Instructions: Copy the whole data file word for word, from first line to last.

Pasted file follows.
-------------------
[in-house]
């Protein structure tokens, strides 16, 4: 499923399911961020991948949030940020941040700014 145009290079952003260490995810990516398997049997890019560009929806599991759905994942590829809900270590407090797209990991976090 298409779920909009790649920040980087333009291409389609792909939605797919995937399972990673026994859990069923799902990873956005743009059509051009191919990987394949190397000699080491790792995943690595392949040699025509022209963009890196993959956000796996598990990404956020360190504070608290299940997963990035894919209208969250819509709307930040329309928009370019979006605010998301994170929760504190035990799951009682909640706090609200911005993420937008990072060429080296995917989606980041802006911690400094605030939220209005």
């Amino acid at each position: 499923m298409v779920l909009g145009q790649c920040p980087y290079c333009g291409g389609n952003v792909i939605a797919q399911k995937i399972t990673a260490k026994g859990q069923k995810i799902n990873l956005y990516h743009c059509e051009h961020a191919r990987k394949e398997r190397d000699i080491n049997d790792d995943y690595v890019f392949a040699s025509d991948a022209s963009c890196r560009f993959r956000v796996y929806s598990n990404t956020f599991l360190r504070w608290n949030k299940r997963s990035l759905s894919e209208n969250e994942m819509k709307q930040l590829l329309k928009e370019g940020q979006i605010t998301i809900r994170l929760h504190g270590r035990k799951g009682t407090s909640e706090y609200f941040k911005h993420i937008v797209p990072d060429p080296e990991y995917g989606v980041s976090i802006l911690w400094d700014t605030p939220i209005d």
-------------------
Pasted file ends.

[in-house]
């Protein structure tokens, strides 16, 4: 499923399911961020991948949030940020941040700014 145009290079952003260490995810990516398997049997890019560009929806599991759905994942590829809900270590407090797209990991976090 298409779920909009790649920040980087333009291409389609792909939605797919995937399972990673026994859990069923799902990873956005743009059509051009191919990987394949190397000699080491790792995943690595392949040699025509022209963009890196993959956000796996598990990404956020360190504070608290299940997963990035894919209208969250819509709307930040329309928009370019979006605010998301994170929760504190035990799951009682909640706090609200911005993420937008990072060429080296995917989606980041802006911690400094605030939220209005």
């Amino acid at each position: 499923m298409v779920l909009g145009q790649c920040p980087y290079c333009g291409g389609n952003v792909i939605a797919q399911k995937i399972t990673a260490k026994g859990q069923k995810i799902n990873l956005y990516h743009c059509e051009h961020a191919r990987k394949e398997r190397d000699i080491n049997d790792d995943y690595v890019f392949a040699s025509d991948a022209s963009c890196r560009f993959r956000v796996y929806s598990n990404t956020f599991l360190r504070w608290n949030k299940r997963s990035l759905s894919e209208n969250e994942m819509k709307q930040l590829l329309k928009e370019g940020q979006i605010t998301i809900r994170l929760h504190g270590r035990k799951g009682t407090s909640e706090y609200f941040k911005h993420i937008v797209p990072d060429p080296e990991y995917g989606v980041s976090i802006l911690w400094d700014t605030p939220i209005d």